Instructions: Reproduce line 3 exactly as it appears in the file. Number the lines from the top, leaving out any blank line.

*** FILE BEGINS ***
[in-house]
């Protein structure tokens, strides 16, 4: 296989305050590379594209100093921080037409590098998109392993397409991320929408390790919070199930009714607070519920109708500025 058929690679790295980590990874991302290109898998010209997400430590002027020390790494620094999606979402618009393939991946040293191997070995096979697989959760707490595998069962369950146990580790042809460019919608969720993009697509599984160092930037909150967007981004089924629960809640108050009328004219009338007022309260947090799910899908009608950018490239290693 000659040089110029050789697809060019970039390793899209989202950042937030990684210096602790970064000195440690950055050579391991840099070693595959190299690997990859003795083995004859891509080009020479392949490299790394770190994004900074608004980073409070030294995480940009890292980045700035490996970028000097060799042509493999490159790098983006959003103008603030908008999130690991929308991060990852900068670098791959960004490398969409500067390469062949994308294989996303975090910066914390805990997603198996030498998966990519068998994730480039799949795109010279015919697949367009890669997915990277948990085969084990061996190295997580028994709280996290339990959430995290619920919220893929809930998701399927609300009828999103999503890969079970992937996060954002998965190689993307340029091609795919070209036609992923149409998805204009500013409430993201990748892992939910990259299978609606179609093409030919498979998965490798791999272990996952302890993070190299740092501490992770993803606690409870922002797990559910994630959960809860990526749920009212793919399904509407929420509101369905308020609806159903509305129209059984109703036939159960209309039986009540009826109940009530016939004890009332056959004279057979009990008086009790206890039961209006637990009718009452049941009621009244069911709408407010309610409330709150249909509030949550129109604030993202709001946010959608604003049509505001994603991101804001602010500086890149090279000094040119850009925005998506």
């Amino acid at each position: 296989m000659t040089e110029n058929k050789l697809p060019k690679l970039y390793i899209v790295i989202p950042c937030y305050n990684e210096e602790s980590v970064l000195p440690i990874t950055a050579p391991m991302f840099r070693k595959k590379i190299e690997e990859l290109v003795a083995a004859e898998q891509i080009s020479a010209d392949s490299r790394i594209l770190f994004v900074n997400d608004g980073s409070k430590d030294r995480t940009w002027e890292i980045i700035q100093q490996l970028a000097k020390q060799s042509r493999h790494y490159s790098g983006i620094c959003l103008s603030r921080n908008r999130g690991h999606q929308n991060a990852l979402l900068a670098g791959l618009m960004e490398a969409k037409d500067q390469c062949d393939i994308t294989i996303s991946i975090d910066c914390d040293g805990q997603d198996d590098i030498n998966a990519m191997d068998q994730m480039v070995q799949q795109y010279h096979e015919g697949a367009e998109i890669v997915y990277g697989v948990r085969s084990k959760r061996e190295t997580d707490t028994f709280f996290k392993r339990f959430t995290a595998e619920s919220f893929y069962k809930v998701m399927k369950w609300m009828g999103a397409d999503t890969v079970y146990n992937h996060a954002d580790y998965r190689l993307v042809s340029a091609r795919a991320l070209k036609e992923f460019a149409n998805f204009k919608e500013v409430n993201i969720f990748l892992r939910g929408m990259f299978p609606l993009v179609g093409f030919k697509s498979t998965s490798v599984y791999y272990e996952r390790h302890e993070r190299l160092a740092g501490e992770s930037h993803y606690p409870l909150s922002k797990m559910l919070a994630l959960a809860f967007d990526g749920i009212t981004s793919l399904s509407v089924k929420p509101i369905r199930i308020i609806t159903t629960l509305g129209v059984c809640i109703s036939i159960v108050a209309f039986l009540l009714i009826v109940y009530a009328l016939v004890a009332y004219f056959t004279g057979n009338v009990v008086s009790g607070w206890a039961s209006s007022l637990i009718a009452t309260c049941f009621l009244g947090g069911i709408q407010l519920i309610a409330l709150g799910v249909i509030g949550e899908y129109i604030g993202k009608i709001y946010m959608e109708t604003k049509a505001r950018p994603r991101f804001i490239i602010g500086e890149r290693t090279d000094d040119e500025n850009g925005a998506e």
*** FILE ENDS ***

């Amino acid at each position: 296989m000659t040089e110029n058929k050789l697809p060019k690679l970039y390793i899209v790295i989202p950042c937030y305050n990684e210096e602790s980590v970064l000195p440690i990874t950055a050579p391991m991302f840099r070693k595959k590379i190299e690997e990859l290109v003795a083995a004859e898998q891509i080009s020479a010209d392949s490299r790394i594209l770190f994004v900074n997400d608004g980073s409070k430590d030294r995480t940009w002027e890292i980045i700035q100093q490996l970028a000097k020390q060799s042509r493999h790494y490159s790098g983006i620094c959003l103008s603030r921080n908008r999130g690991h999606q929308n991060a990852l979402l900068a670098g791959l618009m960004e490398a969409k037409d500067q390469c062949d393939i994308t294989i996303s991946i975090d910066c914390d040293g805990q997603d198996d590098i030498n998966a990519m191997d068998q994730m480039v070995q799949q795109y010279h096979e015919g697949a367009e998109i890669v997915y990277g697989v948990r085969s084990k959760r061996e190295t997580d707490t028994f709280f996290k392993r339990f959430t995290a595998e619920s919220f893929y069962k809930v998701m399927k369950w609300m009828g999103a397409d999503t890969v079970y146990n992937h996060a954002d580790y998965r190689l993307v042809s340029a091609r795919a991320l070209k036609e992923f460019a149409n998805f204009k919608e500013v409430n993201i969720f990748l892992r939910g929408m990259f299978p609606l993009v179609g093409f030919k697509s498979t998965s490798v599984y791999y272990e996952r390790h302890e993070r190299l160092a740092g501490e992770s930037h993803y606690p409870l909150s922002k797990m559910l919070a994630l959960a809860f967007d990526g749920i009212t981004s793919l399904s509407v089924k929420p509101i369905r199930i308020i609806t159903t629960l509305g129209v059984c809640i109703s036939i159960v108050a209309f039986l009540l009714i009826v109940y009530a009328l016939v004890a009332y004219f056959t004279g057979n009338v009990v008086s009790g607070w206890a039961s209006s007022l637990i009718a009452t309260c049941f009621l009244g947090g069911i709408q407010l519920i309610a409330l709150g799910v249909i509030g949550e899908y129109i604030g993202k009608i709001y946010m959608e109708t604003k049509a505001r950018p994603r991101f804001i490239i602010g500086e890149r290693t090279d000094d040119e500025n850009g925005a998506e």